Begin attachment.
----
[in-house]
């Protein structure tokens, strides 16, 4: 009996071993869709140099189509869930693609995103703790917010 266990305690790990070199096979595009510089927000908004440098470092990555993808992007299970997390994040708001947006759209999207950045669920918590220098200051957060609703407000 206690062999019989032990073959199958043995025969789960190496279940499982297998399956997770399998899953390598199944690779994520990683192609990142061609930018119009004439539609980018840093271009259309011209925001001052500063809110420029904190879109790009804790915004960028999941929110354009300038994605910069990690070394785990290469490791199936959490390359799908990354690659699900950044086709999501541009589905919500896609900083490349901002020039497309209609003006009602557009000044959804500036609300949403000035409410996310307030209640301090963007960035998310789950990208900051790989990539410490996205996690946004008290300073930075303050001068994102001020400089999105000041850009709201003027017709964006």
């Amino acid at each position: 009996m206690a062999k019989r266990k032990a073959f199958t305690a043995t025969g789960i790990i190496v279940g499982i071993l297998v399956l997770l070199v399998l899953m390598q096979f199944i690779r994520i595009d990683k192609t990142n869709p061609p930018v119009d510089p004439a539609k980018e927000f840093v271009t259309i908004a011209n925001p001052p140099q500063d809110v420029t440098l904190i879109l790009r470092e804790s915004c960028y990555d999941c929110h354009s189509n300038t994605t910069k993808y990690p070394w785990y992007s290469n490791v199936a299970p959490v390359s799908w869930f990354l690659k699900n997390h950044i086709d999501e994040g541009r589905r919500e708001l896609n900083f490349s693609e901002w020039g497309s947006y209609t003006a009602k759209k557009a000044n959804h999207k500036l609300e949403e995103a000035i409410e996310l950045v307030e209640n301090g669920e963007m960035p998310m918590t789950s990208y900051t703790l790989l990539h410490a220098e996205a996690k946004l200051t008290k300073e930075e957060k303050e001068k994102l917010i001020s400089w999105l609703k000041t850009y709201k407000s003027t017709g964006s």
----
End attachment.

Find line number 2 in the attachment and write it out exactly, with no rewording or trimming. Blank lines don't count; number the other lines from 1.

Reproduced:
């Protein structure tokens, strides 16, 4: 009996071993869709140099189509869930693609995103703790917010 266990305690790990070199096979595009510089927000908004440098470092990555993808992007299970997390994040708001947006759209999207950045669920918590220098200051957060609703407000 206690062999019989032990073959199958043995025969789960190496279940499982297998399956997770399998899953390598199944690779994520990683192609990142061609930018119009004439539609980018840093271009259309011209925001001052500063809110420029904190879109790009804790915004960028999941929110354009300038994605910069990690070394785990290469490791199936959490390359799908990354690659699900950044086709999501541009589905919500896609900083490349901002020039497309209609003006009602557009000044959804500036609300949403000035409410996310307030209640301090963007960035998310789950990208900051790989990539410490996205996690946004008290300073930075303050001068994102001020400089999105000041850009709201003027017709964006």